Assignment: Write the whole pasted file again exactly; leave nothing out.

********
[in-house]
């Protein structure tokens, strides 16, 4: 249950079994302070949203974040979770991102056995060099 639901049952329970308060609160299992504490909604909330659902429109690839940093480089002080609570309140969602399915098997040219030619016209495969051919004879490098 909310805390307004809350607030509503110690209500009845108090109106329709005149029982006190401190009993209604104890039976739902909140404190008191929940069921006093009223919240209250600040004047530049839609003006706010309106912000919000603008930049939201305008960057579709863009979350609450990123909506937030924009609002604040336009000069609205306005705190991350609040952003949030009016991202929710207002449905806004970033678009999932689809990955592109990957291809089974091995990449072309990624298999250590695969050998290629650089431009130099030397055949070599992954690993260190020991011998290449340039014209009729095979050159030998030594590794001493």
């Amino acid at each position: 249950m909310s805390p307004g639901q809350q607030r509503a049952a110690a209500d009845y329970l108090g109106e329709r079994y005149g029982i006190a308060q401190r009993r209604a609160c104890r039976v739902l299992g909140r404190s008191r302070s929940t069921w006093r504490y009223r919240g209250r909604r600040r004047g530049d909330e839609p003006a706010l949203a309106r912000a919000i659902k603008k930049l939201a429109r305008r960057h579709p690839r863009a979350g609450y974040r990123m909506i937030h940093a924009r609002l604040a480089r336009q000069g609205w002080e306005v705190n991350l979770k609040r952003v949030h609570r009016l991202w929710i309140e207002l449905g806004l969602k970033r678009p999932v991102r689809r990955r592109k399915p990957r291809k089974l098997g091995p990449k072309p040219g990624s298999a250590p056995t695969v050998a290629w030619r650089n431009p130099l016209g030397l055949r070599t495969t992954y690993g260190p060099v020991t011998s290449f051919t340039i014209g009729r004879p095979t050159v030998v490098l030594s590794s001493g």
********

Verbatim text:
[in-house]
């Protein structure tokens, strides 16, 4: 249950079994302070949203974040979770991102056995060099 639901049952329970308060609160299992504490909604909330659902429109690839940093480089002080609570309140969602399915098997040219030619016209495969051919004879490098 909310805390307004809350607030509503110690209500009845108090109106329709005149029982006190401190009993209604104890039976739902909140404190008191929940069921006093009223919240209250600040004047530049839609003006706010309106912000919000603008930049939201305008960057579709863009979350609450990123909506937030924009609002604040336009000069609205306005705190991350609040952003949030009016991202929710207002449905806004970033678009999932689809990955592109990957291809089974091995990449072309990624298999250590695969050998290629650089431009130099030397055949070599992954690993260190020991011998290449340039014209009729095979050159030998030594590794001493």
């Amino acid at each position: 249950m909310s805390p307004g639901q809350q607030r509503a049952a110690a209500d009845y329970l108090g109106e329709r079994y005149g029982i006190a308060q401190r009993r209604a609160c104890r039976v739902l299992g909140r404190s008191r302070s929940t069921w006093r504490y009223r919240g209250r909604r600040r004047g530049d909330e839609p003006a706010l949203a309106r912000a919000i659902k603008k930049l939201a429109r305008r960057h579709p690839r863009a979350g609450y974040r990123m909506i937030h940093a924009r609002l604040a480089r336009q000069g609205w002080e306005v705190n991350l979770k609040r952003v949030h609570r009016l991202w929710i309140e207002l449905g806004l969602k970033r678009p999932v991102r689809r990955r592109k399915p990957r291809k089974l098997g091995p990449k072309p040219g990624s298999a250590p056995t695969v050998a290629w030619r650089n431009p130099l016209g030397l055949r070599t495969t992954y690993g260190p060099v020991t011998s290449f051919t340039i014209g009729r004879p095979t050159v030998v490098l030594s590794s001493g």